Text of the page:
Source: www.ukhumanrightsblog.com

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Woman who refused treatment after losing ‘sparkle’ dies – BBC News

Posted December 3rd, 2015 in anonymity, consent, health, medical treatment, news by tracey

‘A woman who rejected life-saving kidney treatment, saying she felt she had lost her “sparkle” and did not want to get old, has died, it has emerged.’

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BBC News, 3rd December 2015

Source: www.bbc.co.uk

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Court grants woman right to die after ‘losing her sparkle’ – The Guardian

‘Woman known as C is described as “impulsive and self-centred” but competent enough to refuse dialysis after destroying kidneys in suicide attempt.’

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The Guardian, 2nd December 2015

Source: www.guardian.co.uk

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Best interests, hard choices: The Baby C case – UK Human Rights Blog

‘Judgments in best interests cases involving children often make for heart-wrenching reading. And so it was in Bolton NHS Foundation Trust v C (by her Children’s Guardian) [2015] EWHC 2920 (Fam), a case which considered Royal College of Paediatrics and Child Health guidance, affirming its approach was in conformity with Article 2 and Article 3 ECHR. It also described, in the clearest terms, the terrible challenges facing C’s treating clinicians and her parents.’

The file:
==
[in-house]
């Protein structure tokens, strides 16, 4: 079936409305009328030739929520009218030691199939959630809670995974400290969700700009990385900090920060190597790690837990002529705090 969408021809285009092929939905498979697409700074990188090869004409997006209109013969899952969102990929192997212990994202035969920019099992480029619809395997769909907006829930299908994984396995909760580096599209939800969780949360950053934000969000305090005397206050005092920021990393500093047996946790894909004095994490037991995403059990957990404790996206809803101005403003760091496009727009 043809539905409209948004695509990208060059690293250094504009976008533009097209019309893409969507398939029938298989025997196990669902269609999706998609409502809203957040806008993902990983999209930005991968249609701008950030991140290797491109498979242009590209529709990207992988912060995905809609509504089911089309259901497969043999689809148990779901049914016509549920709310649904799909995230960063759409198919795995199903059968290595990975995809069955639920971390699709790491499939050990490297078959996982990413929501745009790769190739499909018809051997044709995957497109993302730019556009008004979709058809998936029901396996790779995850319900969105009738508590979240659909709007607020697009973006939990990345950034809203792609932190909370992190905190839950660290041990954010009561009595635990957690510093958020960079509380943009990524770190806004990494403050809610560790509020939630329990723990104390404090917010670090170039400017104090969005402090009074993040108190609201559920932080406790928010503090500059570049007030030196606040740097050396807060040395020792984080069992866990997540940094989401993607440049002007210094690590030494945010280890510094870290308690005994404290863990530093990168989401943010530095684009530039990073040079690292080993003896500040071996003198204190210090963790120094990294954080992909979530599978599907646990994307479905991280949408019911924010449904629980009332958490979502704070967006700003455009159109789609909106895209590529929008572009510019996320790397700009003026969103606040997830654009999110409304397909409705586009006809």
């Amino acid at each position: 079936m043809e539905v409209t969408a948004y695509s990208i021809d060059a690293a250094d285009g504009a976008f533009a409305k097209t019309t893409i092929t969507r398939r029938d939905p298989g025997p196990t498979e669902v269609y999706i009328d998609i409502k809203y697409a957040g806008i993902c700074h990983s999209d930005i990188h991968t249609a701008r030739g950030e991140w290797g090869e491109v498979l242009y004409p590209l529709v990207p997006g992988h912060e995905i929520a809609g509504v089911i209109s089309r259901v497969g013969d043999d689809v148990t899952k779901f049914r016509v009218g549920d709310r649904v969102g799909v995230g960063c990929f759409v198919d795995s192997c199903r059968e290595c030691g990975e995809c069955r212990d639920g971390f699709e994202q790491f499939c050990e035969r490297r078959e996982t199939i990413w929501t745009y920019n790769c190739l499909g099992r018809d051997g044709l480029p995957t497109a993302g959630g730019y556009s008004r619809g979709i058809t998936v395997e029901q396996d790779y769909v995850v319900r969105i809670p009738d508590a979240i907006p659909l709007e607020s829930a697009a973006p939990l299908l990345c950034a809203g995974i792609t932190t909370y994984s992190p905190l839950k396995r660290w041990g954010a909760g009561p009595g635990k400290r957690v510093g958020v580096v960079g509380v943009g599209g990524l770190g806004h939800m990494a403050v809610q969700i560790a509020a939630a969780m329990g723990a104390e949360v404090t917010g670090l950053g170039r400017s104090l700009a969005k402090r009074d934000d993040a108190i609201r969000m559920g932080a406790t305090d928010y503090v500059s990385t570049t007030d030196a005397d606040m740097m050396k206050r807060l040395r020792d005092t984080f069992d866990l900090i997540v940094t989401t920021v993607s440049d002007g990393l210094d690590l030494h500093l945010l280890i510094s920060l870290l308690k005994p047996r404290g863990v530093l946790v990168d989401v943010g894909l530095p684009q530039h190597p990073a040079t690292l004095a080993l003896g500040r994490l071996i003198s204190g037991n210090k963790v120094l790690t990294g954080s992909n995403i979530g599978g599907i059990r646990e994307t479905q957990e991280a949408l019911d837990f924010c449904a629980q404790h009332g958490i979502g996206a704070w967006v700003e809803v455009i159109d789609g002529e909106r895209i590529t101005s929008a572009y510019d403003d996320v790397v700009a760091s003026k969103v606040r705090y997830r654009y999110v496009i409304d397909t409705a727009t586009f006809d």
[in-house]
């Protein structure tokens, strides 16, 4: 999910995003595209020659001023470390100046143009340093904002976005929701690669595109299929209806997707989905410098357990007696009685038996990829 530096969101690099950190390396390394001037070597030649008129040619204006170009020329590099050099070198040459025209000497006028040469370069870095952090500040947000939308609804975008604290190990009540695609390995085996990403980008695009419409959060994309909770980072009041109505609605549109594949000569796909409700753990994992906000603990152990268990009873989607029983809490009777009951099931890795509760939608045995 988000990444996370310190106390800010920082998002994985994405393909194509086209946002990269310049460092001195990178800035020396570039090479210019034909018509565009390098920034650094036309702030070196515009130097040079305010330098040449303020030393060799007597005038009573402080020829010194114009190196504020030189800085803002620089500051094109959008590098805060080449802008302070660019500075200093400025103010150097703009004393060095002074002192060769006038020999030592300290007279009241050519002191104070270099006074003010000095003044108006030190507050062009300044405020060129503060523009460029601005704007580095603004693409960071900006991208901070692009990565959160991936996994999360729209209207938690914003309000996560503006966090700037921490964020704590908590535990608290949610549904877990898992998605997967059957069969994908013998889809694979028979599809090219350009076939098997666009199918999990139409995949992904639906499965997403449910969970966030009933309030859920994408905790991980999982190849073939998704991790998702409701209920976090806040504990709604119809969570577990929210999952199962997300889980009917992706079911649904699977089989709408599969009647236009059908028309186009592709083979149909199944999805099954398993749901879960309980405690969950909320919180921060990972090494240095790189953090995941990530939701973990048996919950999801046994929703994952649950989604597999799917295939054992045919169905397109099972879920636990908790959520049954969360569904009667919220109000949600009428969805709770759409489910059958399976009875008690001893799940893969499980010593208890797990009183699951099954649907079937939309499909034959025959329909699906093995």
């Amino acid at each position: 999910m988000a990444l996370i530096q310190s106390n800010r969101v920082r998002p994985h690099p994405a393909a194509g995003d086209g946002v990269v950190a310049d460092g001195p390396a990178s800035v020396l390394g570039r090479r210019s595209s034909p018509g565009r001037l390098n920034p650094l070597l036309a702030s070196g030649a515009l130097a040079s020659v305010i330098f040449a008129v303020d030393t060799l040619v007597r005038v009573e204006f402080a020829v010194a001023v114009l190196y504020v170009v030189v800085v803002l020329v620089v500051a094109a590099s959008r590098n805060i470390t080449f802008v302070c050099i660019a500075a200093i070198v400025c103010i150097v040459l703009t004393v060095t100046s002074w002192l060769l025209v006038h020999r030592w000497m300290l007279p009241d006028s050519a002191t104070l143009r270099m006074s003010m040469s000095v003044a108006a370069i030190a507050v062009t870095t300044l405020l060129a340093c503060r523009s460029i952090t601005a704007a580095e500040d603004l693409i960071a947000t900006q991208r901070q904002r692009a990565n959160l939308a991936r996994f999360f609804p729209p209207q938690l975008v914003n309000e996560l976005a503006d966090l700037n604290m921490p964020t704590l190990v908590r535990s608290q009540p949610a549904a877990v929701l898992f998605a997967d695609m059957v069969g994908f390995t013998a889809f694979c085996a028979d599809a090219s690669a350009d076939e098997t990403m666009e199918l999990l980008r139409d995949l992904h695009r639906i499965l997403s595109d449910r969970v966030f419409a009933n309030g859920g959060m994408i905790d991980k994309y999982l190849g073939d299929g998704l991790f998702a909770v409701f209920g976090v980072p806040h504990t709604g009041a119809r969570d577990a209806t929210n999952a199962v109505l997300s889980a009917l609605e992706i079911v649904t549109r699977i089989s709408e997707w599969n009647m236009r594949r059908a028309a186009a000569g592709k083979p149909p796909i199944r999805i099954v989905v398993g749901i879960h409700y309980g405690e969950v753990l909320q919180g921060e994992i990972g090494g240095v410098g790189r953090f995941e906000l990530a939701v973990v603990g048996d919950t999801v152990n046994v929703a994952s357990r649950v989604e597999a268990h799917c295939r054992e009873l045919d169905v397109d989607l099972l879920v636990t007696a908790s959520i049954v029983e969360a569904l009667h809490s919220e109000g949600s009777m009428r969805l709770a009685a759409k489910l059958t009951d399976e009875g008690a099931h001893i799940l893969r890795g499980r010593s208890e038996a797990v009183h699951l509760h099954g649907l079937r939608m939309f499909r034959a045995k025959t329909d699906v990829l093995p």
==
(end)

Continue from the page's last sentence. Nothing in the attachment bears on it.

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UK Human Rights Blog, 19th November 2015

Source: www.ukhumanrightsblog.com

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MS sufferer should be allowed to die, says judge in landmark ruling – The Guardian

Posted November 20th, 2015 in Court of Protection, euthanasia, medical treatment, news by tracey

‘A woman in the end stage of multiple sclerosis has been granted the right to die, in a landmark legal ruling.
The woman’s daughter had told how her mother was “completely incapacitated” and had asked Mr Justice Hayden to allow doctors to stop providing “clinically assisted nutrition and hydration”.’

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The Guardian, 19th November 2015

Source: www.guardian.co.uk

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Rebecca Kandare death: Parents jailed for malnourished baby killing – BBC News

‘The parents of a dying baby girl, who failed to seek urgent medical care for her because of their religious beliefs, have been jailed.’

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BBC News, 10th November 2015

Source: www.bbc.co.uk

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Intensive care, and the outer limits of Cheshire West – UK Human Rights Blog

‘Where a coroner has reason to suspect that a person has died in custody or “otherwise in state detention” and that the death was violent, unnatural or by way of unknown cause, the coroner must hold an inquest with a jury (section 7 Coroners and Justice Act 2009 (“CJA”)). The interesting issue in this case was whether and/or in what circumstances a person who has died whilst in intensive care will be regarded as having died “in state detention”, thus triggering a jury inquest.’

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UK Human Rights Blog, 6th November 2015